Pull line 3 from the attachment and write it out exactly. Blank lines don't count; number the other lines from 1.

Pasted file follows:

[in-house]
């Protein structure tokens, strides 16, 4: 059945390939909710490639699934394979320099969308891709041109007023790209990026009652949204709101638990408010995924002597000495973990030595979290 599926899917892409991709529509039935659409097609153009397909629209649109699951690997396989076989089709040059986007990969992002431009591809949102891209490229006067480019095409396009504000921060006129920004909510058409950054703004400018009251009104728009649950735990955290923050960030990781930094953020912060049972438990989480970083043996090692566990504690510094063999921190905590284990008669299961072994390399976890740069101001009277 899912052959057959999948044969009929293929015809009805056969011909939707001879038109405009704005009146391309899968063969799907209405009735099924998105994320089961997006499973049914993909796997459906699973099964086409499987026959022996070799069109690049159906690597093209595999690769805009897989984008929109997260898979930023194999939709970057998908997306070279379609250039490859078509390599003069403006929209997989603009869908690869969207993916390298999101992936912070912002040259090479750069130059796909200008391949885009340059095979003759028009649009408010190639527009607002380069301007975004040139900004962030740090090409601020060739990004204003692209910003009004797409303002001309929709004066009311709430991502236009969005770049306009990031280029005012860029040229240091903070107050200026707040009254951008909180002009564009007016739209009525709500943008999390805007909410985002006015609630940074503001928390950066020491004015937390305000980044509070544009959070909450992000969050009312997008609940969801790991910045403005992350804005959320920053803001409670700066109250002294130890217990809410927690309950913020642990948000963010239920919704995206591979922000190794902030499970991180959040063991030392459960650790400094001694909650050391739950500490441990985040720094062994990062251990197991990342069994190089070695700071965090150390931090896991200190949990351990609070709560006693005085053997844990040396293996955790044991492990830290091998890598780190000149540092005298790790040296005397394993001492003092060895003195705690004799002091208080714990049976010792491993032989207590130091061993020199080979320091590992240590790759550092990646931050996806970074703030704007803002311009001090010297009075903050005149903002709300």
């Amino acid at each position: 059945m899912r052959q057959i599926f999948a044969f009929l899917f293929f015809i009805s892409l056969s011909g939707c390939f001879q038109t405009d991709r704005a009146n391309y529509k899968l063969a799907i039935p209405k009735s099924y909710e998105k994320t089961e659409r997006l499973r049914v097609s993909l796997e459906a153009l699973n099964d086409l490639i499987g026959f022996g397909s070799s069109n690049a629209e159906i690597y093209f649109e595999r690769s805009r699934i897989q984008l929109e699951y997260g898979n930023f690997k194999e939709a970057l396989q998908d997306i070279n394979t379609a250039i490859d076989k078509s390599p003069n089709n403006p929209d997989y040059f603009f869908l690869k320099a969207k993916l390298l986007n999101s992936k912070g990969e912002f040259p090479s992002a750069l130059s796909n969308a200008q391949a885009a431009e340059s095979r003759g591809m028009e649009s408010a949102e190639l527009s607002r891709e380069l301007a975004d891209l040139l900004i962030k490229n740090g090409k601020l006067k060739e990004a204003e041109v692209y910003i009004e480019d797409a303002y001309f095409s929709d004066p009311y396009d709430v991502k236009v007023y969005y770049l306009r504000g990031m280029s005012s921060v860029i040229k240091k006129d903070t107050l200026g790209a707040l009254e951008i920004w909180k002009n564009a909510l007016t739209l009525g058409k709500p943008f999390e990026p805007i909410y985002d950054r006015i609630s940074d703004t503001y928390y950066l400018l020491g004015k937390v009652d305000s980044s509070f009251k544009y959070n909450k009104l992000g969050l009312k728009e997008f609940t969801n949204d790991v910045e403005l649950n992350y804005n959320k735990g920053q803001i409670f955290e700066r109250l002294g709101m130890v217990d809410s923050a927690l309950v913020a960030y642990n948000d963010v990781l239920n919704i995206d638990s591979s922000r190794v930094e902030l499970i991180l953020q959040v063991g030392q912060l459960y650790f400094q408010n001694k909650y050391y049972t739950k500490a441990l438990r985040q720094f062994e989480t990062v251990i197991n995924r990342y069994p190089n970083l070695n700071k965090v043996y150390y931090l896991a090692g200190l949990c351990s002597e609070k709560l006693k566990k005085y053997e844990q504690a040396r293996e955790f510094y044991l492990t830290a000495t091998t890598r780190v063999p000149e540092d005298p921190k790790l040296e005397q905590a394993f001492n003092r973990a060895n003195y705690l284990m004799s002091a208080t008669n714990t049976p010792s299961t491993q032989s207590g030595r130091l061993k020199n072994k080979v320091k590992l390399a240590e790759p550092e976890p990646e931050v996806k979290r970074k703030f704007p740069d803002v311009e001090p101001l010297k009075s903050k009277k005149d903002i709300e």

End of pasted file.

């Amino acid at each position: 059945m899912r052959q057959i599926f999948a044969f009929l899917f293929f015809i009805s892409l056969s011909g939707c390939f001879q038109t405009d991709r704005a009146n391309y529509k899968l063969a799907i039935p209405k009735s099924y909710e998105k994320t089961e659409r997006l499973r049914v097609s993909l796997e459906a153009l699973n099964d086409l490639i499987g026959f022996g397909s070799s069109n690049a629209e159906i690597y093209f649109e595999r690769s805009r699934i897989q984008l929109e699951y997260g898979n930023f690997k194999e939709a970057l396989q998908d997306i070279n394979t379609a250039i490859d076989k078509s390599p003069n089709n403006p929209d997989y040059f603009f869908l690869k320099a969207k993916l390298l986007n999101s992936k912070g990969e912002f040259p090479s992002a750069l130059s796909n969308a200008q391949a885009a431009e340059s095979r003759g591809m028009e649009s408010a949102e190639l527009s607002r891709e380069l301007a975004d891209l040139l900004i962030k490229n740090g090409k601020l006067k060739e990004a204003e041109v692209y910003i009004e480019d797409a303002y001309f095409s929709d004066p009311y396009d709430v991502k236009v007023y969005y770049l306009r504000g990031m280029s005012s921060v860029i040229k240091k006129d903070t107050l200026g790209a707040l009254e951008i920004w909180k002009n564009a909510l007016t739209l009525g058409k709500p943008f999390e990026p805007i909410y985002d950054r006015i609630s940074d703004t503001y928390y950066l400018l020491g004015k937390v009652d305000s980044s509070f009251k544009y959070n909450k009104l992000g969050l009312k728009e997008f609940t969801n949204d790991v910045e403005l649950n992350y804005n959320k735990g920053q803001i409670f955290e700066r109250l002294g709101m130890v217990d809410s923050a927690l309950v913020a960030y642990n948000d963010v990781l239920n919704i995206d638990s591979s922000r190794v930094e902030l499970i991180l953020q959040v063991g030392q912060l459960y650790f400094q408010n001694k909650y050391y049972t739950k500490a441990l438990r985040q720094f062994e989480t990062v251990i197991n995924r990342y069994p190089n970083l070695n700071k965090v043996y150390y931090l896991a090692g200190l949990c351990s002597e609070k709560l006693k566990k005085y053997e844990q504690a040396r293996e955790f510094y044991l492990t830290a000495t091998t890598r780190v063999p000149e540092d005298p921190k790790l040296e005397q905590a394993f001492n003092r973990a060895n003195y705690l284990m004799s002091a208080t008669n714990t049976p010792s299961t491993q032989s207590g030595r130091l061993k020199n072994k080979v320091k590992l390399a240590e790759p550092e976890p990646e931050v996806k979290r970074k703030f704007p740069d803002v311009e001090p101001l010297k009075s903050k009277k005149d903002i709300e």